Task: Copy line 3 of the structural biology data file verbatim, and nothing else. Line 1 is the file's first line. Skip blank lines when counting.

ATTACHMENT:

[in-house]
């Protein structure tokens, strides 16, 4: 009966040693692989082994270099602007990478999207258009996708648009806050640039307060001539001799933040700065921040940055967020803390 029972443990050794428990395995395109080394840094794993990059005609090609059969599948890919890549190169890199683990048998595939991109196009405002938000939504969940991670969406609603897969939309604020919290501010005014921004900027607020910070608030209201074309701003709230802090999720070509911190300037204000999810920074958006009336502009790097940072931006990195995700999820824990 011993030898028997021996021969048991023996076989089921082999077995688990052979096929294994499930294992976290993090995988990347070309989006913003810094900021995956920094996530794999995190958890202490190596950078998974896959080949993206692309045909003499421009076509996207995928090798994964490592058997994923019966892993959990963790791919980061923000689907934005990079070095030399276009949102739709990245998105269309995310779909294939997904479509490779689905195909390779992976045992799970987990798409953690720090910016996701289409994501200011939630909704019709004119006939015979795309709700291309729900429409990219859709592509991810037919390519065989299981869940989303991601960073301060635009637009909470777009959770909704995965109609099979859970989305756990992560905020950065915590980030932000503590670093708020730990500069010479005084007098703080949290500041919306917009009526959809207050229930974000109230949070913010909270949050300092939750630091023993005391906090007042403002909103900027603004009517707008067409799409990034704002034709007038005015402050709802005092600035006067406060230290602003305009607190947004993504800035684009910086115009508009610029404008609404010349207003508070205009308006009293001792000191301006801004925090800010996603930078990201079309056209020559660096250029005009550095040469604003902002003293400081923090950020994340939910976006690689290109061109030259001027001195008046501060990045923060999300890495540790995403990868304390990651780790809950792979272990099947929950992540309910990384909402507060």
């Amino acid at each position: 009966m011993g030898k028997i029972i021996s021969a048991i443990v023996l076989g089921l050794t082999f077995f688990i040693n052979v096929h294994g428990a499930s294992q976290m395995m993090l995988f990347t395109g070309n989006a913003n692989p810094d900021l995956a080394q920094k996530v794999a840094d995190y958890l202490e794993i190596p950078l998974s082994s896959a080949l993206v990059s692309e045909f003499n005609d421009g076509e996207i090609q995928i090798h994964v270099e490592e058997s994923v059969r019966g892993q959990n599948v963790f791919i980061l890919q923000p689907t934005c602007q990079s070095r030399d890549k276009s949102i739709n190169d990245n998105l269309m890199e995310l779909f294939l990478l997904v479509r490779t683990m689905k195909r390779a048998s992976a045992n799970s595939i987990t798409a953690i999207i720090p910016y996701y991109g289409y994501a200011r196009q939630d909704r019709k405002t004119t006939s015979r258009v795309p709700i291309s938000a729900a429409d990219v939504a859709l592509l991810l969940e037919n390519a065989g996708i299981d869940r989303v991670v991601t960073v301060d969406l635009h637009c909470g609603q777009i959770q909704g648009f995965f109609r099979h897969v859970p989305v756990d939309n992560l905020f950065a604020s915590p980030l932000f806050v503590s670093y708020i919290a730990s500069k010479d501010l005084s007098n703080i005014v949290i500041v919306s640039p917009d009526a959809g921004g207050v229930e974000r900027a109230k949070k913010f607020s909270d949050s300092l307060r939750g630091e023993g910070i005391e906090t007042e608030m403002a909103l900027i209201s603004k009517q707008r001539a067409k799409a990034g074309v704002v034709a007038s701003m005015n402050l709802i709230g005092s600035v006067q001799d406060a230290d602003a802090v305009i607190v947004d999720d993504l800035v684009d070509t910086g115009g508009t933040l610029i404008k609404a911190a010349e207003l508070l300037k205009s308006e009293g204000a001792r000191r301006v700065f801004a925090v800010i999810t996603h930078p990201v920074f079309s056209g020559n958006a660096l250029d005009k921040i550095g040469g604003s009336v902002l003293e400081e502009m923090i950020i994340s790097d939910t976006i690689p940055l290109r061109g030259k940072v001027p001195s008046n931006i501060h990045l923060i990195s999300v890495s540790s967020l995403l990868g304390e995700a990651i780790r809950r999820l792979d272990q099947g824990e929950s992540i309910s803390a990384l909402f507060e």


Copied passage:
């Amino acid at each position: 009966m011993g030898k028997i029972i021996s021969a048991i443990v023996l076989g089921l050794t082999f077995f688990i040693n052979v096929h294994g428990a499930s294992q976290m395995m993090l995988f990347t395109g070309n989006a913003n692989p810094d900021l995956a080394q920094k996530v794999a840094d995190y958890l202490e794993i190596p950078l998974s082994s896959a080949l993206v990059s692309e045909f003499n005609d421009g076509e996207i090609q995928i090798h994964v270099e490592e058997s994923v059969r019966g892993q959990n599948v963790f791919i980061l890919q923000p689907t934005c602007q990079s070095r030399d890549k276009s949102i739709n190169d990245n998105l269309m890199e995310l779909f294939l990478l997904v479509r490779t683990m689905k195909r390779a048998s992976a045992n799970s595939i987990t798409a953690i999207i720090p910016y996701y991109g289409y994501a200011r196009q939630d909704r019709k405002t004119t006939s015979r258009v795309p709700i291309s938000a729900a429409d990219v939504a859709l592509l991810l969940e037919n390519a065989g996708i299981d869940r989303v991670v991601t960073v301060d969406l635009h637009c909470g609603q777009i959770q909704g648009f995965f109609r099979h897969v859970p989305v756990d939309n992560l905020f950065a604020s915590p980030l932000f806050v503590s670093y708020i919290a730990s500069k010479d501010l005084s007098n703080i005014v949290i500041v919306s640039p917009d009526a959809g921004g207050v229930e974000r900027a109230k949070k913010f607020s909270d949050s300092l307060r939750g630091e023993g910070i005391e906090t007042e608030m403002a909103l900027i209201s603004k009517q707008r001539a067409k799409a990034g074309v704002v034709a007038s701003m005015n402050l709802i709230g005092s600035v006067q001799d406060a230290d602003a802090v305009i607190v947004d999720d993504l800035v684009d070509t910086g115009g508009t933040l610029i404008k609404a911190a010349e207003l508070l300037k205009s308006e009293g204000a001792r000191r301006v700065f801004a925090v800010i999810t996603h930078p990201v920074f079309s056209g020559n958006a660096l250029d005009k921040i550095g040469g604003s009336v902002l003293e400081e502009m923090i950020i994340s790097d939910t976006i690689p940055l290109r061109g030259k940072v001027p001195s008046n931006i501060h990045l923060i990195s999300v890495s540790s967020l995403l990868g304390e995700a990651i780790r809950r999820l792979d272990q099947g824990e929950s992540i309910s803390a990384l909402f507060e």